“We were so grateful we had Rowcroft”
We often hear it said how Rowcroft’s care teams focus on the person, not the patient. Here Donna Hawkins explains how Rowcroft’s care teams did just that for her dad, Mark, before he passed away from cancer last year in Rowcroft’s Inpatient Unit.
A loving gentleman
“Dad was first and foremost a loving family man and husband. We all thought the world of him. When we found out he had cancer, it felt like the rug had been pulled out from under us all.
“There couldn’t have been a worse time to be hit with this – it was right in the middle of the pandemic. There were so many rules that meant we couldn’t all be together or support him in the way that we would have liked.”
How Rowcroft cared for Mark
“Dad received care and support from Rowcroft at home, and later at the hospice. He relied heavily on the care, advice and support that they gave him, and they provided reassurance to the whole family. The nurses and care teams were phenomenal, I can’t put it into words. They respected his choices all the time and they kept him in control of his care. Nobody treated him like a patient; they treated him like a gentleman who needed some help. The care they gave was personal, they got to know him as the person he was, and they enabled him to keep his dignity, and to die with dignity.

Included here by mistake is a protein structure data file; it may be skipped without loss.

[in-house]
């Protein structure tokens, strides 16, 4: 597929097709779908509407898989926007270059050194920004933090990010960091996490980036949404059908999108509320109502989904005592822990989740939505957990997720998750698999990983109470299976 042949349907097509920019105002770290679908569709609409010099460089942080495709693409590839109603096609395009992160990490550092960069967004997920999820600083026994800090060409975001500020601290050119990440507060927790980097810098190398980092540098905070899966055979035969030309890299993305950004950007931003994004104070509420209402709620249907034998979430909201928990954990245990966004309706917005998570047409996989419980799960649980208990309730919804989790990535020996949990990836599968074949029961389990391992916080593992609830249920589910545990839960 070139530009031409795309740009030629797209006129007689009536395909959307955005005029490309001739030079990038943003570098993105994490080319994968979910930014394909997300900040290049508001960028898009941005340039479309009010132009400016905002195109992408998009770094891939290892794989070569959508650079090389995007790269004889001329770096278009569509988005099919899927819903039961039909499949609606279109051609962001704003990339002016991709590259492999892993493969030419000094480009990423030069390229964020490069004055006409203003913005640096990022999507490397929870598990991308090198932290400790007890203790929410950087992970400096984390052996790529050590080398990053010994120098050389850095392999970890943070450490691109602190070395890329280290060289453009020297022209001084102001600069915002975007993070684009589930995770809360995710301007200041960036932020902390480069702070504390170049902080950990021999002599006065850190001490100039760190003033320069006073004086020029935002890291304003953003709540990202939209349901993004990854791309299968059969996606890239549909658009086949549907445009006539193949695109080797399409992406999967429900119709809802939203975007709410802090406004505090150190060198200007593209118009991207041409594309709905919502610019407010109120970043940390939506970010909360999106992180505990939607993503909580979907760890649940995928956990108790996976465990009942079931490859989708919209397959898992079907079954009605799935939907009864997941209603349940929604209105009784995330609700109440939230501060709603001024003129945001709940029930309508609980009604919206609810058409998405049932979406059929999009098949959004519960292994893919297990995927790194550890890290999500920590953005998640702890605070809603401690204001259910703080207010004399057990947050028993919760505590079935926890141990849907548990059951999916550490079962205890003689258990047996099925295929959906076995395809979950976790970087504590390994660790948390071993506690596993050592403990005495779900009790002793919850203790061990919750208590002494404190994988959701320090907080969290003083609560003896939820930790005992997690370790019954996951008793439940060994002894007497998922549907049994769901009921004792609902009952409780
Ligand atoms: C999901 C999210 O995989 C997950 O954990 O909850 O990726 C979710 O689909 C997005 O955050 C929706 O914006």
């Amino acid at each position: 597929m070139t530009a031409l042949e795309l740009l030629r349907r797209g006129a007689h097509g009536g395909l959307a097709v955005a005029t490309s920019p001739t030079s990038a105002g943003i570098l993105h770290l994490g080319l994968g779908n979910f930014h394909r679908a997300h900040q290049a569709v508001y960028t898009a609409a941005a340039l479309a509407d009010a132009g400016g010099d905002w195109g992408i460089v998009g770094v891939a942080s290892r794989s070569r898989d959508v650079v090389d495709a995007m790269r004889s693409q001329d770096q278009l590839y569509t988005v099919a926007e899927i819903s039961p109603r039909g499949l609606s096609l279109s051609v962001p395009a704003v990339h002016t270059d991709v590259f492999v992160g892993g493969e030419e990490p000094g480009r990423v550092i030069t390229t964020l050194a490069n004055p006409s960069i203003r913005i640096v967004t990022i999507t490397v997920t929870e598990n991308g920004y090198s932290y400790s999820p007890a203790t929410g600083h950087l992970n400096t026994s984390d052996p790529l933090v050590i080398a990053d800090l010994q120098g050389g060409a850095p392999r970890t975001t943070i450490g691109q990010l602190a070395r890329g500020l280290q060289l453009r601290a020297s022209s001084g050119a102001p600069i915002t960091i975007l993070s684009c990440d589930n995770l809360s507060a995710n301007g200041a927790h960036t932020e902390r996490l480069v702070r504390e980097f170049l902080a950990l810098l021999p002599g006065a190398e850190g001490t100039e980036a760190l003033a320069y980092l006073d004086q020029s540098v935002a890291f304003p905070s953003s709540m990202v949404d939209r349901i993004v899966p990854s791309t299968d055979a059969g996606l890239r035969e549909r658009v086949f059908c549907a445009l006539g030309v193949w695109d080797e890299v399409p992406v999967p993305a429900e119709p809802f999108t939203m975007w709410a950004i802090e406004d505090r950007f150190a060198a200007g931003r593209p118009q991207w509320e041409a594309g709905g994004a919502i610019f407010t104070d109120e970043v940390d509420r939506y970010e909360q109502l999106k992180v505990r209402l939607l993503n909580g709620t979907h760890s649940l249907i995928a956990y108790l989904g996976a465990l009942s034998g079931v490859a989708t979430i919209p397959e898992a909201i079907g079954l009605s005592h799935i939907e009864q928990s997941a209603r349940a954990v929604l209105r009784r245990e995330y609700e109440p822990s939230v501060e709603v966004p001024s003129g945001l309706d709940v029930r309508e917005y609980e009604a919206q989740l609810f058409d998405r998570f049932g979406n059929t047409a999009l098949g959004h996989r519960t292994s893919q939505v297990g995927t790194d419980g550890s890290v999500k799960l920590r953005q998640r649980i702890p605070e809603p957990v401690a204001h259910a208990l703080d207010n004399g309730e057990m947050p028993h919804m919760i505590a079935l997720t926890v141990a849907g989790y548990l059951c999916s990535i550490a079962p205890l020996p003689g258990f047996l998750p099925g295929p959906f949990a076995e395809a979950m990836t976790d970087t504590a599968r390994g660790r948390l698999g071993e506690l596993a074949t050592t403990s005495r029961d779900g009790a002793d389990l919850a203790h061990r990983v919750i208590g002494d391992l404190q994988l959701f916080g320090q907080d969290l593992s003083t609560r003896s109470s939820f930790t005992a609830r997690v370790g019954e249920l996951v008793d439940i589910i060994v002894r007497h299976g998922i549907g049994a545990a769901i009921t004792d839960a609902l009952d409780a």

“All of our family are so grateful we had Rowcroft – they couldn’t take the cancer away, but they made a heart-breaking time more bearable, more respectful and made dad’s last months more comfortable and less scary.”
Rowcroft’s wonderful care teams
Clinical Nurse Specialist Tracey Hurley is a member of the Community Team who, along with Dr Sarah Human and others in the team, supported Mark and his family. Dr Sarah said:
“It is lovely to hear from Donna about the care we were able to provide for her father, Mark. It is important to us to know about people’s experiences of our services and very humbling to read Donna’s words. “We hope, in palliative care, to provide truly holistic care that encompasses the physical, emotional, spiritual and social needs of our patients. I believe we were able to do this for Mark and his family. They were supported by our hospice Community Team, with input from our specialist nurses, doctors, complementary therapists, occupational and physiotherapists, social workers and bereavement team. Mark was also cared for by our Inpatient Unit team during periods of admission to the hospice, including when he passed away. My clinical nurse specialist colleague, Tracey, played a key role throughout in supporting Mark and his family. She was able to weave together all the different threads of his care, linking in with his GP and hospital specialists too, so that the support we gave was tailor-made for him.”